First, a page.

In Pokémon Red, Blue, and Yellow, each monster species has data associated with it, for a total of 190 species. 151 of these are normal Pokémon, like Nidoking or Seel. The other 39 are essentially blank data—placeholders for Pokémon should the developers wish to add more.
In the English versions of the game, these 39 are all named “MISSINGNO.”, an abbreviation for “Missing Number.” This is a translation of the Japanese phrase 欠番 (けつばん). The phrase refers to a Japanese superstition that certain numbers are unlucky due to their association with death.
Missing Number is not a real Pokémon, but more of an “empty” entry in the list of monsters. Most of these entries have no sprite (only displaying garbage on encounter), but three of these placeholders were used by the game designers to display the sprites of the fossils in Pewter Museum and the ghosts in Lavender Pokémon Tower.
The Missing Number used to display the Ghost sprite is named “MISSINGNO.” in the English versions, but in the Japanese games he has an internal name of “ゴースト”—literally, the english word “ghost.” This name is not the one used for ghosts in the final game, which is instead “ゆうれい” (the native Japanese word for “ghost” or “spirit”). ゴースト does appear in the final game as the name of the ghost type.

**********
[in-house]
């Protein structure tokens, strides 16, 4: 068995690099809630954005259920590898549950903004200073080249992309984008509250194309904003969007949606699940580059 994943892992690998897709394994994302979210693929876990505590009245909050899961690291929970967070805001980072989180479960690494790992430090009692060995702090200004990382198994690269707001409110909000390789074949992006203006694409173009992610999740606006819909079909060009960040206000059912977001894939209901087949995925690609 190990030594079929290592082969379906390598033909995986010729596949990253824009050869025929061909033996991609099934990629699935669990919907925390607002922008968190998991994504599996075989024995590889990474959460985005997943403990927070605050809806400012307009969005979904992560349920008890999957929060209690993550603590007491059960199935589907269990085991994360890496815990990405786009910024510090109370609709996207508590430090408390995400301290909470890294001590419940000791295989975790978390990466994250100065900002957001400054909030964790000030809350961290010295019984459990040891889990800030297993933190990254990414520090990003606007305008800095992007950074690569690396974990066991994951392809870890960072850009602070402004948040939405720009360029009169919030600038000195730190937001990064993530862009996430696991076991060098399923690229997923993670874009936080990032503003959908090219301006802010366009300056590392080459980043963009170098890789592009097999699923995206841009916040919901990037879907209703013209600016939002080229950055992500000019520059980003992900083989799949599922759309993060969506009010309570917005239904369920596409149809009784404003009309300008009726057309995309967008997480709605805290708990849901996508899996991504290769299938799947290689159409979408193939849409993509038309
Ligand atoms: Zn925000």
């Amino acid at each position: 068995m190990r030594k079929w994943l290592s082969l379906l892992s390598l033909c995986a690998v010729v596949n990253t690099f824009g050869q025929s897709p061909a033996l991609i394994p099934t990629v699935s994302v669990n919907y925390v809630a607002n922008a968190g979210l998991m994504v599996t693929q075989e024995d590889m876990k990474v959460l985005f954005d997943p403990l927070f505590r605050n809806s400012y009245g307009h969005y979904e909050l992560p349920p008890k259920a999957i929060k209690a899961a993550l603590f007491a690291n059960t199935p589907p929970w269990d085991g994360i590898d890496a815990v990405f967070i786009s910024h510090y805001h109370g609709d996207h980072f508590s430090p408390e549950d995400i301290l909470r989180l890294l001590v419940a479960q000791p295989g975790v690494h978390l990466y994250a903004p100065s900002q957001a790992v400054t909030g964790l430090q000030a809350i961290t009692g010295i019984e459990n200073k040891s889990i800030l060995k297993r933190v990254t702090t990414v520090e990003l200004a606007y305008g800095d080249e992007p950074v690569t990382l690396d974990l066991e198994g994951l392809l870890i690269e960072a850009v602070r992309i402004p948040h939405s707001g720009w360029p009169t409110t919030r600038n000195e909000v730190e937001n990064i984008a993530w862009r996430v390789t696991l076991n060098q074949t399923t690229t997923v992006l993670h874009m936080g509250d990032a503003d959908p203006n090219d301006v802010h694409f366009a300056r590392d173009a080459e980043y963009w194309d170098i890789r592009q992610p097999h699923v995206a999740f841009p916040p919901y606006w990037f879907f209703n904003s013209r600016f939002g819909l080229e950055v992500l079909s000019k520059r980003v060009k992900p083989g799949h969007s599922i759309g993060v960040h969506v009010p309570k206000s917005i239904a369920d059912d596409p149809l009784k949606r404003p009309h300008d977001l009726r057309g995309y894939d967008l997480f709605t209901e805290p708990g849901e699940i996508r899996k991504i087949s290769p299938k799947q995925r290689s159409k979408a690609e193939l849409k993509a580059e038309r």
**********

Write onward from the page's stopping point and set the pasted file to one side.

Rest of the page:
Most of these entries have a “blank” cry (where the base, pitch, and length modifiers have been set to zero); this sounds similar to a Nidoran cry because the zeroth base cry is used by Nidoran. Some Missingno. entries have different cries, however.
When forcibly traded to Gold and Silver, each of these is transformed into a regular G/S/C Pokémon. The Johto equivalent of each Missing Number was taken from the end of the Pokédex in order—with the sole exception of Ho‐oh, who was placed between the Missing Numbers representing Heracross and Sneasel. It is doubtful that there is significance to which Missing Number represents each G/S/C Pokémon; the choices appear to not have been made during Red and Green’s development.
Every Missing Number has a Pokédex number of #000, along with a filler Pokédex entry that contains the following information:
This Pokédex entry plays the “blank” cry when “Cry” is selected, but plays Rhydon’s cry when the entry is viewed. The contents of the Pokédex entry remain untranslated in non‐Japanese releases.
|Identifier||Name (English/Japanese)||Sprite||Base Cry||Cry Pitch||Cry Length||G/S/C Equivalent|
In Pokémon Diamond and Pearl are files named “ketsuban.” These are overworld sprites that spell out the phrase in Japanese. Their significance is unknown.
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